Comcast gets Pennsylvania judge to toss installers’ antitrust suit

gavel
A federal judge ruled that the installers had failed to support their antitrust claim against Comcast.

A federal judge in Pennsylvania has tossed out a lawsuit filed against Comcast last year by two local installation contractors, who claim the cable company enticed them to ramp up staff, but then shifted its installation business to a lower bidder. 

But while granting Comcast’s motion for a summary judgment, Judge Robert Mariani of the Middle District Court of Pennsylvania allowed plaintiffs Cable Line Inc. and McLaughlin Communications to file a second amended complaint. The proceedings were reported on by the Pittsburgh Post-Gazette.

Mariani ruled that the installers had failed to support their antitrust claim against Comcast. “In this case, plaintiffs have not alleged that there are any marketwide anticompetitive effects beyond their own injury,” the judge said.

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RELATED: Comcast sued by Pennsylvania installation contractors for alleged hardball tactics

In their complaint, Cable Line Inc. and McLaughlin Communications claim in a federal lawsuit that Comcast urged them to make capital expenditures to pursue business in the Mid-Atlantic region with the cable company. But Comcast, they argued, had already began embarking on a secret plan to "kill off" its reliance on regional cable installation firms.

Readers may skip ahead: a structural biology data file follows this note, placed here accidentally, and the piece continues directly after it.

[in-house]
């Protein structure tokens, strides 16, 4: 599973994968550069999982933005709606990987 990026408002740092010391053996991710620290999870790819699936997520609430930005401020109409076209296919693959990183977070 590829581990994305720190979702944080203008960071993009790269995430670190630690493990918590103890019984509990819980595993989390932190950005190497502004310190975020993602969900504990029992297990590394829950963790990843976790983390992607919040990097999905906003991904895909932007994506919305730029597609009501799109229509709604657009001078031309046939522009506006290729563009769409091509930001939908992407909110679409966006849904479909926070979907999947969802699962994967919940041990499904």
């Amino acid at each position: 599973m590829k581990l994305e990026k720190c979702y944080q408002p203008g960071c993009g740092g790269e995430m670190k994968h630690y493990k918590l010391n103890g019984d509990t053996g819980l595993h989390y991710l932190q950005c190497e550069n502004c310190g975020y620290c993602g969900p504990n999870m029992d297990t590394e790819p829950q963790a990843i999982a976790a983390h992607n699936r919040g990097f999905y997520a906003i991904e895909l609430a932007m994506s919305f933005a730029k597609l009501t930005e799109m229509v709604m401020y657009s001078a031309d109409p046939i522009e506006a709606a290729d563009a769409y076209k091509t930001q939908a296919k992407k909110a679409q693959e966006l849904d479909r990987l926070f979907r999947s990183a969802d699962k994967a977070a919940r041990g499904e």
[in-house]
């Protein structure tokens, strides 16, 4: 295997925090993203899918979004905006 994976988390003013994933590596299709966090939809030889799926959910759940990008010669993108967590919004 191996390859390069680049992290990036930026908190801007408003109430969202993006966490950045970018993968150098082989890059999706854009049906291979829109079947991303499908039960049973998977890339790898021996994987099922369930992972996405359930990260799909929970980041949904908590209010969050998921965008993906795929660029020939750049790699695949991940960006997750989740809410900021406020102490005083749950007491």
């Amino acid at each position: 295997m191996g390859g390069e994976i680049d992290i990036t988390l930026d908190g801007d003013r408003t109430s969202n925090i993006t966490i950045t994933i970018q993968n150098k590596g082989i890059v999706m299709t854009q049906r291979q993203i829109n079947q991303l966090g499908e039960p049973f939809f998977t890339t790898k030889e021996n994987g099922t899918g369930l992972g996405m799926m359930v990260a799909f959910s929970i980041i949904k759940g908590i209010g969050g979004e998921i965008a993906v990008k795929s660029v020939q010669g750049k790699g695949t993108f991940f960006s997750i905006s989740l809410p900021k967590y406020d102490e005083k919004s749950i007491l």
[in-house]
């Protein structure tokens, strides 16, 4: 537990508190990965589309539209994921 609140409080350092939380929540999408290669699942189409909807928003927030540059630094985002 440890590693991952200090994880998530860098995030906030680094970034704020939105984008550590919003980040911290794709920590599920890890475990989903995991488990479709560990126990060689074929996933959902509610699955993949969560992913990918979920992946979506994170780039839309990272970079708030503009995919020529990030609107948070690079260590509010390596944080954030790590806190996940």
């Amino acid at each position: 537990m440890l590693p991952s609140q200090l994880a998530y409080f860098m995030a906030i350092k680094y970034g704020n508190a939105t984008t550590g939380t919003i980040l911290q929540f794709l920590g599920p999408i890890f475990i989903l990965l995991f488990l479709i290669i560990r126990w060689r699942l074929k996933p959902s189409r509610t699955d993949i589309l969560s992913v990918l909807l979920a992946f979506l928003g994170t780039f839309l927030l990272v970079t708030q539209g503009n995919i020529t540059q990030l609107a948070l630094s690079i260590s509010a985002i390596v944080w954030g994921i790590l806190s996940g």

According to the lawsuit, Comcast reduced the number of outside installation firms it used from 176 in 2009 to just 39 by 2012.

"The contracts are very clear about the parties' rights, and we were not required to do business with these companies,” Comcast spokesperson Jenni Moyer said when the suit was filed in June 2016.

Cable Line and McLaughlin also sued larger installation contractors Decisive Communications and Vital Communications, accusing them of supporting an alleged Comcast business strategy that they said included not acknowledging invoices, not billing for service calls and falsifying performance metrics. The plaintiffs further argued that Comcast favored larger contractors who could absorb these unfair billing practices. 

In his ruling, Judge Mariani cited legal precedent dictating that, “Business practices—however unseemly, hurtful, or otherwise unlawful—do not constitute antitrust violations unless they harm, or at least endanger, competition."

“Comcast, as the end consumer in the cable installation market, has every motive to select the suppliers it views as the cheapest or easiest to work with,” Mariani added.

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